Observant Jews struggle with WTC victims ID issue

By Rachel Zoll, AP Religion Writer

4 Tishri 5762 17:35 Friday September 21, 2001

The effort to identify the thousands of people buried under the rubble of the World Trade Center has raised difficult questions for the guardians of ancient Jewish traditions.

Rescuers fear many bodies will not be found or identified at all, potentially leaving strictly observant Jews without the direct evidence religious law requires to confirm the death of a relative.

The identification is critical for families to complete the mourning process, already disrupted since they can’t meet the requirement to bury their dead within 24 hours.

Proof is also needed to invalidate a Jewish marriage so the surviving spouse can find another husband or wife.

Even in cases where DNA identification can be made, problems remain — some rabbis question the tests’ accuracy and do not accept the results alone as evidence of death.

“The number of individuals who are going to have to be identified by means other than direct identification — that’s unprecedented,” said Rabbi Moshe Krupka of the Union of Orthodox Jewish Congregations of America.

An Israeli police forensics expert has come to New York at the request of Jewish leaders to help oversee the process, Krupka said.

Rabbi Gedaliah Schwartz, chief of the Rabbinical Council of America, will be among those providing guidance on religious law, said his spokesman, Rabbi Joseph Ozarowski.

Schwartz served as an adviser in the recovery effort for SwissAir Flight 111 in 1998 and for other tragedies.

There will be as many opinions as there are rabbis, scholars say.

“We don’t have popes. Any man who is schooled in the law has the chance to look with a different viewpoint,” said Rabbi Saul Aranov of Halifax, Nova Scotia, in Canada, where the SwissAir flight crashed.

More than 6,000 people have been reported missing and are feared dead beneath the crumbled Trade Center.

Most Jews will begin the mourning period once New York Mayor Rudolph Giuliani begins calling the salvage effort a recovery instead of a rescue mission, indicating all hope is lost.

But that will not solve the need for evidence of death.

Giuliani has acknowledged that the 2,000-degree Fahrenheit (1,100-degree Celsius) fire caused by the explosions of the two planes and the implosion of the 110-story twin towers make it likely some victims will never be recovered.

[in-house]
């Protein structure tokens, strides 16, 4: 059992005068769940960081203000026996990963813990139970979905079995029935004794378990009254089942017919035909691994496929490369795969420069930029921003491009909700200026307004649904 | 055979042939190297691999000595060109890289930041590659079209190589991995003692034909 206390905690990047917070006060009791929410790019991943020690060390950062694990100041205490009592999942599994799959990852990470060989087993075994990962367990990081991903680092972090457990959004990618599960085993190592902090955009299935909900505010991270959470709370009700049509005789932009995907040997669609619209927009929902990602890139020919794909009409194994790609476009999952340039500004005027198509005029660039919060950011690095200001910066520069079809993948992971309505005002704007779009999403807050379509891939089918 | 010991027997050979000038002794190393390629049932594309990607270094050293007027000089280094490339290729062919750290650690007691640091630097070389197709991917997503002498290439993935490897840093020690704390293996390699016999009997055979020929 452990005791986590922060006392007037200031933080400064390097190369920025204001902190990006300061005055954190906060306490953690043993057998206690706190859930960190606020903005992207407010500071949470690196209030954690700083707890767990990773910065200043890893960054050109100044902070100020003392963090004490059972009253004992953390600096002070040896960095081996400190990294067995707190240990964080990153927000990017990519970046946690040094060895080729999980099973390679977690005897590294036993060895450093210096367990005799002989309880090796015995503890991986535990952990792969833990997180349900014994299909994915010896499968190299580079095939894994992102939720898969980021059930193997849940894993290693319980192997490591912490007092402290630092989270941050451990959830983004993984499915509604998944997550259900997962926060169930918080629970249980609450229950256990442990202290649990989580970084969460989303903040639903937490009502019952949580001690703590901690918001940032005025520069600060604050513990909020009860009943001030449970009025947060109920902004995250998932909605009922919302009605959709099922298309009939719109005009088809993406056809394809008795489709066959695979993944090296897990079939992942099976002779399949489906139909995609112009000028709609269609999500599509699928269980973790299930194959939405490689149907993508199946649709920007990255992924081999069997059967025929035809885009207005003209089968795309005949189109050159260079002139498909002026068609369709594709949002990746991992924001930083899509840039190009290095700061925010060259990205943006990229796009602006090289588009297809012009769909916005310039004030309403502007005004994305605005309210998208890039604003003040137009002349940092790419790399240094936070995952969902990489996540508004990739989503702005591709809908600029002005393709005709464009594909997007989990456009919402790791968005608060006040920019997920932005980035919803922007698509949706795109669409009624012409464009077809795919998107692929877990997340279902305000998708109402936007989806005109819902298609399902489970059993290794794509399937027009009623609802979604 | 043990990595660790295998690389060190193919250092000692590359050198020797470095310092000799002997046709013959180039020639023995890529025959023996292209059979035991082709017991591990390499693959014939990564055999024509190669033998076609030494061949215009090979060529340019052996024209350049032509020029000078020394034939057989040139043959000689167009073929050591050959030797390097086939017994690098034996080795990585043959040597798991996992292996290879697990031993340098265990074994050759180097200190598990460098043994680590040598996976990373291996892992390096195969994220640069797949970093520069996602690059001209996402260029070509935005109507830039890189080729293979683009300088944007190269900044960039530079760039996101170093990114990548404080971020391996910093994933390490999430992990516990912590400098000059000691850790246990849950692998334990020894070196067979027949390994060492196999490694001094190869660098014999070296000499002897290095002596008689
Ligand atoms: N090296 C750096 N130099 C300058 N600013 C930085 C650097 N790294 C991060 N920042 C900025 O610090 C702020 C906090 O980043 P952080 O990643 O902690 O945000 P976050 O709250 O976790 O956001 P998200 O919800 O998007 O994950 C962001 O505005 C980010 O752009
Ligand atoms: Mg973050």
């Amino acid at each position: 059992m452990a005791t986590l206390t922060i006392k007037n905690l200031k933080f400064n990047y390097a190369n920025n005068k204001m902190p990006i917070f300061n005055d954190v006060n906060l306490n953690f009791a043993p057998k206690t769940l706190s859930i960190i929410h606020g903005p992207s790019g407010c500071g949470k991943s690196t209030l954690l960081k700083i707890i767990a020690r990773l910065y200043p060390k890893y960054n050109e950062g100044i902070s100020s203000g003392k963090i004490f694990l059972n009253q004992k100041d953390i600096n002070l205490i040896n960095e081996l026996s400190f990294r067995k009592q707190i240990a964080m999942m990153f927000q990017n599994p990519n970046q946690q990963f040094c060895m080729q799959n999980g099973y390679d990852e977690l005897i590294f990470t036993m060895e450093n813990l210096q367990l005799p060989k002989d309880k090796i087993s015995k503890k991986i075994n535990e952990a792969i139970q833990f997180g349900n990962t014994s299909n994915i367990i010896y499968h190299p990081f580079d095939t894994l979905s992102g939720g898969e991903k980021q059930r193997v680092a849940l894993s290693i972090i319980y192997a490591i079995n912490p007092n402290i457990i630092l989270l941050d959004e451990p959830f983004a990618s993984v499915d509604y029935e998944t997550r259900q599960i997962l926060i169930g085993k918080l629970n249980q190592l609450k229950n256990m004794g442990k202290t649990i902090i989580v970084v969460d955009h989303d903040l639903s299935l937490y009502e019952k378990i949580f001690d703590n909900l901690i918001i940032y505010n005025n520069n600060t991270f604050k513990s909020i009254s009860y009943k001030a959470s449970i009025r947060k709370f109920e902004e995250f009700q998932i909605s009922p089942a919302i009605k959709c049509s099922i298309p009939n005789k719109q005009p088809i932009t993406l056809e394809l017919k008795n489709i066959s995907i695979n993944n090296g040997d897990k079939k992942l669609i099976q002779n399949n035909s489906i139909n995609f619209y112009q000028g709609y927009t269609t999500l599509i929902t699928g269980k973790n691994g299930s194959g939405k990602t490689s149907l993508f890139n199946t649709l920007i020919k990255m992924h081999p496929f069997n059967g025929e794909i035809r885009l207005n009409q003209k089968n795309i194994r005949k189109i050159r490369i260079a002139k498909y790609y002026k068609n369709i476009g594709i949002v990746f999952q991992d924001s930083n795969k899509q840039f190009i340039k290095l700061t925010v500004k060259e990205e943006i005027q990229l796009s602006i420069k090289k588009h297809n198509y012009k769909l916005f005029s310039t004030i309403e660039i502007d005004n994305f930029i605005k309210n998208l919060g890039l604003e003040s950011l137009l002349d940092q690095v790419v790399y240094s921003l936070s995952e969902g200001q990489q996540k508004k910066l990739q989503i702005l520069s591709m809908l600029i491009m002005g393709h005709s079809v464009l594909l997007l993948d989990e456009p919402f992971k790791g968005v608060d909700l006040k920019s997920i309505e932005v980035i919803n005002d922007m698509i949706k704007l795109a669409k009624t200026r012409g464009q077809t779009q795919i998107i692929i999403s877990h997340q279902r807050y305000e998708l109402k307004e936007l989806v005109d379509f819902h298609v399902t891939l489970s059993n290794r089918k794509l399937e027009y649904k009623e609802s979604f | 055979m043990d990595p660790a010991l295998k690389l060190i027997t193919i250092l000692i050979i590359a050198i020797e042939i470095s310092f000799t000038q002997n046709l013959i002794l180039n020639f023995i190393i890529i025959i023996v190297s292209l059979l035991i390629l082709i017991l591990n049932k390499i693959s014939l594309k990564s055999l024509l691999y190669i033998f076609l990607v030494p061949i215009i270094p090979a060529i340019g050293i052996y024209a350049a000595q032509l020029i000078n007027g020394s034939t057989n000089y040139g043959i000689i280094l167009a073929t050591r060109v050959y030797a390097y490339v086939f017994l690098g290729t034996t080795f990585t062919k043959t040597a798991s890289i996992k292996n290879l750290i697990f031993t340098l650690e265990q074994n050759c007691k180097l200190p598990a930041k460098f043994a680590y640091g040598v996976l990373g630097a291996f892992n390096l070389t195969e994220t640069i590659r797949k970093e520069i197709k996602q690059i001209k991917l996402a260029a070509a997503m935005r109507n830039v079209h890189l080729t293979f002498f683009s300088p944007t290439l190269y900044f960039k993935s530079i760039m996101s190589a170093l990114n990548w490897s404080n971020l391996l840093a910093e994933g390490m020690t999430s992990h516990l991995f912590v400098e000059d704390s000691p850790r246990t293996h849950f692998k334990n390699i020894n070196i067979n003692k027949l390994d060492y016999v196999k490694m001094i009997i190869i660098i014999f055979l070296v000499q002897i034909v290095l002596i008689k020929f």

“In this case, we don’t know what exists under that rubble,” Krupka said. “We don’t know what has been buried, what has been crushed, what has been incinerated.”

Identification is simpler for Roman Catholics, Protestants and Muslims, who generally accept whatever method the medical examiner deems appropriate. More liberal Jews will also accept the government’s ruling.

Orthodox Jews, however, will look to the Talmud. This collection of religious and civil law requires more than one piece of evidence to identify a person who has been disfigured in death, said Rabbi Moshe Tendler, professor of Jewish medical ethics at Yeshiva University.

Rabbis accept dental records and fingerprinting, and many accept DNA testing, but some require other proof as well.

In the SwissAir crash, where minute bits of the bodies of the 229 victims were recovered, some rabbis approved the passenger list as evidence of death, if airline officials marked that the victim had boarded the plane, said Aranov, who helped oversee the process.

Others accepted a personal object, such as a ring or watch, along with the DNA tests, he said.

It is not known how many Jews were killed in the suicide strikes at the Trade Center.

More questions will likely be raised later about what to do with body parts that cannot be identified, since each faith tradition has different rules about burying or cremating human remains.

“We are undertaking the largest effort outside of a war zone for identifying the remains of people through technology and science,” Krupka said. “It’s a terrible time.”

JPost Radio: How do we begin to mourn in the face of a pillar of fire and a cloud of smoke rising heavenward?

Rabbi Daniel Landes, director of the Pardes Institute for Jewish Studies in Jerusalem, spoke with JPost Radio’s Dave Bender about the Halachic implications of the grisly task.